RIFFELLLab | Research
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Neuroecology

The sensory basis of behavior underlies nearly every critical ecological and evolutionary interaction. Research in my laboratory focuses on sensory neurophysiology and ecology, primarily focusing on olfactory-mediated behaviors because chemical signals control many fundamental interactions structuring populations and even communities (from finding mates, to pollination ecology). My previous and future research foci combine physiological and ecological approaches to the sensory modulation of behavior. This research scales from sensory stimuli, to organismal interactions and populations, and can be divided into foci described below.

 

Each research theme employs novel chemical analytical approaches, and combines those methods with physiological, behavioral and field assays. This interdisciplinary research provides a unique perspective in the study of animal behavior and sensory neurophysiology.

The Ecological and Evolutionary Basis of Floral Scent in Plant-Pollinator Interactions

What is the role of floral scent in mediating plant-pollinator interactions, and how does the environment shape these interactions? Floral scent is an important “advertisement” used by pollinators for flower discrimination, but relative to other floral traits – like color and shape –, little is understood about the role of scent in reproductive isolation between floral species, and how floral scent is processed by different pollinators. Moreover, the milieu of scents from other environmental sources – ranging from anthropogenic pollutants from vehicle exhaust, to more natural volatiles from nearby plants – could have a strong, indirect, impact on pollinators, but these effects are poorly understood. To address these gaps, my current research can be broken up into 2 questions: (1) how do closely related flower species compare in their scent, and how these scents processed by their pollinator? (2) How does the chemical environment shape the sensory environment experienced by the pollinator?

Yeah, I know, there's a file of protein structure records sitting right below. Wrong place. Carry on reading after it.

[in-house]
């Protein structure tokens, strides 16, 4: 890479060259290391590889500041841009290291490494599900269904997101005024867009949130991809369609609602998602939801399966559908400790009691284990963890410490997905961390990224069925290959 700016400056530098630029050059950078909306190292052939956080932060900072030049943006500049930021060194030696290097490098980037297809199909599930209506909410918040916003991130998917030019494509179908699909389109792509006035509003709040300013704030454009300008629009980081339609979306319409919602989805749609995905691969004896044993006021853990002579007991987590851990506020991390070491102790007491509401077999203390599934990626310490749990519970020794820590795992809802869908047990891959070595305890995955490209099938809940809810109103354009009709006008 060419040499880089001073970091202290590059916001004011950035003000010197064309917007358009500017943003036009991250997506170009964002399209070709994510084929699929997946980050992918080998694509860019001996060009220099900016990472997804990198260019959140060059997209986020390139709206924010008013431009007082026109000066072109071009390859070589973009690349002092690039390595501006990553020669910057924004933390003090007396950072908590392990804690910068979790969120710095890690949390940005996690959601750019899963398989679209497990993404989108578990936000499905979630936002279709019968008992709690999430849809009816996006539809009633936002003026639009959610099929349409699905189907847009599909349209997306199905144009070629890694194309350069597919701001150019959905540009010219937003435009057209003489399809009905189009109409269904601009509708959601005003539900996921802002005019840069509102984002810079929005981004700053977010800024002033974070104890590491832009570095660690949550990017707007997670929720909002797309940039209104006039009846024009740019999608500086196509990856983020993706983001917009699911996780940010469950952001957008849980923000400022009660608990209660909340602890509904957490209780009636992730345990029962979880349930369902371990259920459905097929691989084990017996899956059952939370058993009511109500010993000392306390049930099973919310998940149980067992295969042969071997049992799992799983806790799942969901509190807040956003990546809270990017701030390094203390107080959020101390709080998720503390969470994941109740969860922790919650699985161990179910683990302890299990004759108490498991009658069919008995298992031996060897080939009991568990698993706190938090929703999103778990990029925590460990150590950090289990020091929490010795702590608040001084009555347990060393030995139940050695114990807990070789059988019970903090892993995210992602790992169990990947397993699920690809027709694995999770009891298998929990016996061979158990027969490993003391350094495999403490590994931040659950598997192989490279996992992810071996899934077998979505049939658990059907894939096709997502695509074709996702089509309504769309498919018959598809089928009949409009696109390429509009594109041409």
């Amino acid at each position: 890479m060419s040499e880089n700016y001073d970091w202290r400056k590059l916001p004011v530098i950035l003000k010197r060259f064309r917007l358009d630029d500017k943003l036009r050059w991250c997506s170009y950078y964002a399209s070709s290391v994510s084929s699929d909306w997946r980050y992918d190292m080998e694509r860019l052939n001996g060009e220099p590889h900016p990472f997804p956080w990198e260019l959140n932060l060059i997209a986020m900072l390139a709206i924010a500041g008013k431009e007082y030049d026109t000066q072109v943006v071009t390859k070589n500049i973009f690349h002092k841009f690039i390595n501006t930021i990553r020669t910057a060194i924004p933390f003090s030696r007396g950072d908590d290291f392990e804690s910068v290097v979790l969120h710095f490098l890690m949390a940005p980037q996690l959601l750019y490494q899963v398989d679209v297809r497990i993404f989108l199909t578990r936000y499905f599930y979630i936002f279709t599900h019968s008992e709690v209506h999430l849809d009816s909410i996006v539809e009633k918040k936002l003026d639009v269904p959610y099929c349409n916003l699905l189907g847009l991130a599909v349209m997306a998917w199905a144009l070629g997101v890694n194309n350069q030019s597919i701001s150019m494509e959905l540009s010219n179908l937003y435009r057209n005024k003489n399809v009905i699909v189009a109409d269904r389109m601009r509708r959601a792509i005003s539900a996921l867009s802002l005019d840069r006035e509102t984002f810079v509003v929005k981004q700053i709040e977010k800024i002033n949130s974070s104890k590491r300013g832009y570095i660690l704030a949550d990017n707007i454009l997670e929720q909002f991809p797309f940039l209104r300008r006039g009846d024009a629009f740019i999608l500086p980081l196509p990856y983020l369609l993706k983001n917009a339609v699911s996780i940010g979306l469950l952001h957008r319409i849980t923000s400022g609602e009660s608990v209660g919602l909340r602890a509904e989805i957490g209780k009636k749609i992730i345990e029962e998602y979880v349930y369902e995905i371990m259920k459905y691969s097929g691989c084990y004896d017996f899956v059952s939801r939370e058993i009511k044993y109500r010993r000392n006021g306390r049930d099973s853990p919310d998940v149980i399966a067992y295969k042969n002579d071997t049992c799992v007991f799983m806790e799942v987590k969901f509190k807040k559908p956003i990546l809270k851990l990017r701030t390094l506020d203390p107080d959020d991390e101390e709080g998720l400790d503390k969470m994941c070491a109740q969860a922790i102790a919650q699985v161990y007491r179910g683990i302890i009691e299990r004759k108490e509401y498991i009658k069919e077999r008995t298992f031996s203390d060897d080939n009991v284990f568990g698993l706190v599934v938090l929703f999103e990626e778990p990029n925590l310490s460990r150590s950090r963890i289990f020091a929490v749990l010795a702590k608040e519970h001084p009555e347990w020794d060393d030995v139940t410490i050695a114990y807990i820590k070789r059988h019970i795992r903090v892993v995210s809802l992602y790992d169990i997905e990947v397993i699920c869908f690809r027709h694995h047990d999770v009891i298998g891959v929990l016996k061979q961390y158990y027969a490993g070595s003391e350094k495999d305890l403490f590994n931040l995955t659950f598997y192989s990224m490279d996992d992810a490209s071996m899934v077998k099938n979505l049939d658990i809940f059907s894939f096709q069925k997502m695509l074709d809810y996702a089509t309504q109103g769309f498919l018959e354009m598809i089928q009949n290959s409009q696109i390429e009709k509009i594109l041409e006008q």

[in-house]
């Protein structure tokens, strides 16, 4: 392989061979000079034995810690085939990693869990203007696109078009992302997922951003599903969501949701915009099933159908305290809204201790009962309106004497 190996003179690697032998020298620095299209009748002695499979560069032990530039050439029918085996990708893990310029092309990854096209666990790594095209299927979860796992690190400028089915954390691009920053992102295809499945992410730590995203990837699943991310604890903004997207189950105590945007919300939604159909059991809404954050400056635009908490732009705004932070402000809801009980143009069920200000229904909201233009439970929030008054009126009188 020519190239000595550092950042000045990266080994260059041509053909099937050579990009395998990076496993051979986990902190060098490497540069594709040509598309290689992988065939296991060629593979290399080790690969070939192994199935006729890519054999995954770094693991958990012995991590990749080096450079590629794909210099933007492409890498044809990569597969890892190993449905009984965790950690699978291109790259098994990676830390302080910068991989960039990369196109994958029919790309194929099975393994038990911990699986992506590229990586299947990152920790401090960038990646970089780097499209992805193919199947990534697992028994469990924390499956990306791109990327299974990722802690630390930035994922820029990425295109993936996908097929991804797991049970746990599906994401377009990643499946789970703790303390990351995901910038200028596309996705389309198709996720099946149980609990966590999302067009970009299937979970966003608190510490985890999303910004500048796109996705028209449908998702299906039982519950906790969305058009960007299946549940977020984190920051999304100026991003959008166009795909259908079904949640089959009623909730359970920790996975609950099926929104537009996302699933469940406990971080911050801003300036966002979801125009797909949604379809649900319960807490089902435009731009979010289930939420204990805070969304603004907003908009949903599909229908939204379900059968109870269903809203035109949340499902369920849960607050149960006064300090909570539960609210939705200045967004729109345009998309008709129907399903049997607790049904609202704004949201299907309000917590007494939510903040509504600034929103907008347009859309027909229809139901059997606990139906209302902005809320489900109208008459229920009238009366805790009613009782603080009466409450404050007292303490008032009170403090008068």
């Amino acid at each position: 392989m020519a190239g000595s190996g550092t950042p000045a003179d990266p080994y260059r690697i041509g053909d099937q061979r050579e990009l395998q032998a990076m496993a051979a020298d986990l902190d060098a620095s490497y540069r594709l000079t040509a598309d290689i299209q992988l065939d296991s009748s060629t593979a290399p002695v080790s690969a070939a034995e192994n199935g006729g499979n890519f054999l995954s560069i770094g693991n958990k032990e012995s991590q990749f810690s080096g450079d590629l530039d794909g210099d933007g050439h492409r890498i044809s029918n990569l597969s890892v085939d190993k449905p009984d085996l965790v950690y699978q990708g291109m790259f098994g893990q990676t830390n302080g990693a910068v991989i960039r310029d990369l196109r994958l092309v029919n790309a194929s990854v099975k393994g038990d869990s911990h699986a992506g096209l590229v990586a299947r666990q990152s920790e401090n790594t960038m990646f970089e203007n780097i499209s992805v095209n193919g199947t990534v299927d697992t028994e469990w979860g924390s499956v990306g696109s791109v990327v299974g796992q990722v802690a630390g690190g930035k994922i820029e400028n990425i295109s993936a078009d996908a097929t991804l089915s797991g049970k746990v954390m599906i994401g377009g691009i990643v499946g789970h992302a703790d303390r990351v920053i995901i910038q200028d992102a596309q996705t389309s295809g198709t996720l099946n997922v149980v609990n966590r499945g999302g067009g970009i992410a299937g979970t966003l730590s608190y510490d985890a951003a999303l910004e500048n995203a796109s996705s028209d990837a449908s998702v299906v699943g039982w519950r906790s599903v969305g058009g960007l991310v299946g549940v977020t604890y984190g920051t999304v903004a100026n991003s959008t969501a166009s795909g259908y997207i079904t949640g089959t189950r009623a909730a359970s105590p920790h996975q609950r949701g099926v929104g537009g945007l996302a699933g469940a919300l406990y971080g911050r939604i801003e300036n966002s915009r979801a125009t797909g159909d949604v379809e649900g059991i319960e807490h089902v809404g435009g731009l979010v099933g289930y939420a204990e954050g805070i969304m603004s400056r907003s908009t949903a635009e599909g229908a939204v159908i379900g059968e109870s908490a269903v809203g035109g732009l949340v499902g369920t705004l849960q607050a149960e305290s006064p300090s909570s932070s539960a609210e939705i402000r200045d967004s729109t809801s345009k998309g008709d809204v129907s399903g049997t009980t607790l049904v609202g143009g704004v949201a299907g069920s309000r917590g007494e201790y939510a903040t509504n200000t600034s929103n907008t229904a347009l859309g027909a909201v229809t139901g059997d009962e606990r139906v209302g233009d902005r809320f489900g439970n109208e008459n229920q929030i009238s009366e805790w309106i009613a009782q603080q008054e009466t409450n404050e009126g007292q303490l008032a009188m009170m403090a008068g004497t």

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Ecology3
odor mixtures

Behavioral Response and

Processing of Complex Odors

All olfactory systems, from insects to humans, can group biologically important odors into unique percepts. Humans can identify and differentiate wines – such as Pinot Noir from different vineyards – based solely on aroma. Similarly, an insect pollinator can have the same behavioral response elicited by scents from different flower species. Furthermore, these scents are complex mixtures of volatiles. How are these scents, which can differ from one another in their composition and intensity, processed by the olfactory system to elicit the same behaviors and olfactory percepts? To address these gaps, research in my laboratory examined how the olfactory system processes complex olfactory stimuli, like the scent of a rose, which is comprised of more than 200 volatile compounds.

 

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Olfactory Learning and Behavior

Beyond those odors that drive instinctive behaviors, insects can also learn associations between volatile stimuli and aversive or appetitive stimuli.  For example, our recent work with the M. sexta moth demonstrated that it exhibits an innate attraction to certain host flowers but can learn to feed from others when the preferred flowers are scarce (Riffell et al., 2008; Riffell et al., 2013). We found that, in the acquisition phase of appetitive learning, the neural representation in the AL changes due to modulation by the amine, octopamine, which is released in the AL.